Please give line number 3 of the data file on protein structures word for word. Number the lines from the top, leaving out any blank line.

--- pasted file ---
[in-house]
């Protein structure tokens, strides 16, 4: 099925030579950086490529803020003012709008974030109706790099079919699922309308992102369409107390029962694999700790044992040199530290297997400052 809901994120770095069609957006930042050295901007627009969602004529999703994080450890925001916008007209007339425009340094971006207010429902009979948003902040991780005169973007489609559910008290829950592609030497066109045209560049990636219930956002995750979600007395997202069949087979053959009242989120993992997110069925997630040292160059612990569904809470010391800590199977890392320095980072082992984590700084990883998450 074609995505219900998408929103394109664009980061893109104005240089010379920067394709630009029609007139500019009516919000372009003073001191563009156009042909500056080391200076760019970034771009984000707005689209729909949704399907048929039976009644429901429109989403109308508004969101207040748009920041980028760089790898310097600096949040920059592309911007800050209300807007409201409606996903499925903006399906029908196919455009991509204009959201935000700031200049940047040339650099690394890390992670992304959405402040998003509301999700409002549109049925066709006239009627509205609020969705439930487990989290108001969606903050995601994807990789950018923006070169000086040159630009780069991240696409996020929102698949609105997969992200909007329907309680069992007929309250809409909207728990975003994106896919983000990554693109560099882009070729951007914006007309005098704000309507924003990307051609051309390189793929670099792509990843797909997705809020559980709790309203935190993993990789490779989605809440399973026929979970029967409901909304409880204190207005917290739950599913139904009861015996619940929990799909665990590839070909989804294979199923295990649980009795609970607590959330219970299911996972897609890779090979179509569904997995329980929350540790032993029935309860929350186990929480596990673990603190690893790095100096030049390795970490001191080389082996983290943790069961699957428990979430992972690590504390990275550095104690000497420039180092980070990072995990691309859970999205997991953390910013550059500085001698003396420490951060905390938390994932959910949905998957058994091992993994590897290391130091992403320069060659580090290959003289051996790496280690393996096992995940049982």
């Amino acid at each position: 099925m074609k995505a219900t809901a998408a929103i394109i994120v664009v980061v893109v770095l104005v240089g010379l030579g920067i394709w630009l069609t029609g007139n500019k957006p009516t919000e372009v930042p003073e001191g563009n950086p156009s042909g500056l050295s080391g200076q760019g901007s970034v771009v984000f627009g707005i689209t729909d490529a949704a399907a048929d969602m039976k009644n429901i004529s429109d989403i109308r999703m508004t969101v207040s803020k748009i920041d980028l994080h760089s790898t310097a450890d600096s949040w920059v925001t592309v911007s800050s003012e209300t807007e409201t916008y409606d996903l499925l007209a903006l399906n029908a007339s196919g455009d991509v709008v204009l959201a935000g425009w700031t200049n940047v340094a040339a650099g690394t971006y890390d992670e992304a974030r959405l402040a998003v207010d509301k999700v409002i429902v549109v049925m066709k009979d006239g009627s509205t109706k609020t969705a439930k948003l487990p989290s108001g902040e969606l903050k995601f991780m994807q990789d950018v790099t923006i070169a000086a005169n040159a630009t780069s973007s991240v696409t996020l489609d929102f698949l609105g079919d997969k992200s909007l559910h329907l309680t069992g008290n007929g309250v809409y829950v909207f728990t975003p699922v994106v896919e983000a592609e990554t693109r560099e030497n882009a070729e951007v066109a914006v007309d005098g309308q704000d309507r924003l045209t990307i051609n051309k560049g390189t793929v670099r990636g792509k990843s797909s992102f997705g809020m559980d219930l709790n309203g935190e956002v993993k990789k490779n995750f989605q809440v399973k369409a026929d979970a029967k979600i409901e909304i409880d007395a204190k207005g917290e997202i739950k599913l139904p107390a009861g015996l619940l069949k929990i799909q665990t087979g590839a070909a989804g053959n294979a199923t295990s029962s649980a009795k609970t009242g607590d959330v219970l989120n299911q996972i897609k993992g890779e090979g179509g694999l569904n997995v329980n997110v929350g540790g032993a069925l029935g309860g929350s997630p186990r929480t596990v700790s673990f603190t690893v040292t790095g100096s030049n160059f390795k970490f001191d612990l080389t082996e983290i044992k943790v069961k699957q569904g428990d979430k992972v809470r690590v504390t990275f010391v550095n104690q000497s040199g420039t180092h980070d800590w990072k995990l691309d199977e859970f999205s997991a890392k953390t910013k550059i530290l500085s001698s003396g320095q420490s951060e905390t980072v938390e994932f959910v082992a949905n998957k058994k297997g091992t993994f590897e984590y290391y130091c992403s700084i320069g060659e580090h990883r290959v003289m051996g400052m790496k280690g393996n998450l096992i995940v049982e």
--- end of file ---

């Amino acid at each position: 099925m074609k995505a219900t809901a998408a929103i394109i994120v664009v980061v893109v770095l104005v240089g010379l030579g920067i394709w630009l069609t029609g007139n500019k957006p009516t919000e372009v930042p003073e001191g563009n950086p156009s042909g500056l050295s080391g200076q760019g901007s970034v771009v984000f627009g707005i689209t729909d490529a949704a399907a048929d969602m039976k009644n429901i004529s429109d989403i109308r999703m508004t969101v207040s803020k748009i920041d980028l994080h760089s790898t310097a450890d600096s949040w920059v925001t592309v911007s800050s003012e209300t807007e409201t916008y409606d996903l499925l007209a903006l399906n029908a007339s196919g455009d991509v709008v204009l959201a935000g425009w700031t200049n940047v340094a040339a650099g690394t971006y890390d992670e992304a974030r959405l402040a998003v207010d509301k999700v409002i429902v549109v049925m066709k009979d006239g009627s509205t109706k609020t969705a439930k948003l487990p989290s108001g902040e969606l903050k995601f991780m994807q990789d950018v790099t923006i070169a000086a005169n040159a630009t780069s973007s991240v696409t996020l489609d929102f698949l609105g079919d997969k992200s909007l559910h329907l309680t069992g008290n007929g309250v809409y829950v909207f728990t975003p699922v994106v896919e983000a592609e990554t693109r560099e030497n882009a070729e951007v066109a914006v007309d005098g309308q704000d309507r924003l045209t990307i051609n051309k560049g390189t793929v670099r990636g792509k990843s797909s992102f997705g809020m559980d219930l709790n309203g935190e956002v993993k990789k490779n995750f989605q809440v399973k369409a026929d979970a029967k979600i409901e909304i409880d007395a204190k207005g917290e997202i739950k599913l139904p107390a009861g015996l619940l069949k929990i799909q665990t087979g590839a070909a989804g053959n294979a199923t295990s029962s649980a009795k609970t009242g607590d959330v219970l989120n299911q996972i897609k993992g890779e090979g179509g694999l569904n997995v329980n997110v929350g540790g032993a069925l029935g309860g929350s997630p186990r929480t596990v700790s673990f603190t690893v040292t790095g100096s030049n160059f390795k970490f001191d612990l080389t082996e983290i044992k943790v069961k699957q569904g428990d979430k992972v809470r690590v504390t990275f010391v550095n104690q000497s040199g420039t180092h980070d800590w990072k995990l691309d199977e859970f999205s997991a890392k953390t910013k550059i530290l500085s001698s003396g320095q420490s951060e905390t980072v938390e994932f959910v082992a949905n998957k058994k297997g091992t993994f590897e984590y290391y130091c992403s700084i320069g060659e580090h990883r290959v003289m051996g400052m790496k280690g393996n998450l096992i995940v049982e």